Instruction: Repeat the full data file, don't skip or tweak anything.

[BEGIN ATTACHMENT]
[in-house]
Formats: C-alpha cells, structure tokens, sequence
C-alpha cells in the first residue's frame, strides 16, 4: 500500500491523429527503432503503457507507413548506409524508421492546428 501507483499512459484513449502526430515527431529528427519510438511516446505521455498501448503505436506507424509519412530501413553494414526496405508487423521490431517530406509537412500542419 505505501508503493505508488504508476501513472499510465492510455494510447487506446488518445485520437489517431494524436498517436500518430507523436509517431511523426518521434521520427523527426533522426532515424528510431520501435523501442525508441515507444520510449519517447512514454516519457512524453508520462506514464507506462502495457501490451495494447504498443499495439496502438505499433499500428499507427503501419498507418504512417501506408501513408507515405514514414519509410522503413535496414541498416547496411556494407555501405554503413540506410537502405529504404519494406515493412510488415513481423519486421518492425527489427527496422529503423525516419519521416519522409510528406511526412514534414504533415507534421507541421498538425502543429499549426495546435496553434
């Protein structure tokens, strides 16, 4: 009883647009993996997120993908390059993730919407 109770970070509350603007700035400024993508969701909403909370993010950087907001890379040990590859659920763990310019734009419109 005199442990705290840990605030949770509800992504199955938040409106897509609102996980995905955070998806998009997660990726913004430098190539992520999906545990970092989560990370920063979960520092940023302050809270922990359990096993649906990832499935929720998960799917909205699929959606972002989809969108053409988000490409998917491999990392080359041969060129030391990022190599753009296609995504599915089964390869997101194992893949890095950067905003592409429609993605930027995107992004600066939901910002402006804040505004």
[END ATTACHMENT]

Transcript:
[in-house]
Formats: C-alpha cells, structure tokens, sequence
C-alpha cells in the first residue's frame, strides 16, 4: 500500500491523429527503432503503457507507413548506409524508421492546428 501507483499512459484513449502526430515527431529528427519510438511516446505521455498501448503505436506507424509519412530501413553494414526496405508487423521490431517530406509537412500542419 505505501508503493505508488504508476501513472499510465492510455494510447487506446488518445485520437489517431494524436498517436500518430507523436509517431511523426518521434521520427523527426533522426532515424528510431520501435523501442525508441515507444520510449519517447512514454516519457512524453508520462506514464507506462502495457501490451495494447504498443499495439496502438505499433499500428499507427503501419498507418504512417501506408501513408507515405514514414519509410522503413535496414541498416547496411556494407555501405554503413540506410537502405529504404519494406515493412510488415513481423519486421518492425527489427527496422529503423525516419519521416519522409510528406511526412514534414504533415507534421507541421498538425502543429499549426495546435496553434
């Protein structure tokens, strides 16, 4: 009883647009993996997120993908390059993730919407 109770970070509350603007700035400024993508969701909403909370993010950087907001890379040990590859659920763990310019734009419109 005199442990705290840990605030949770509800992504199955938040409106897509609102996980995905955070998806998009997660990726913004430098190539992520999906545990970092989560990370920063979960520092940023302050809270922990359990096993649906990832499935929720998960799917909205699929959606972002989809969108053409988000490409998917491999990392080359041969060129030391990022190599753009296609995504599915089964390869997101194992893949890095950067905003592409429609993605930027995107992004600066939901910002402006804040505004």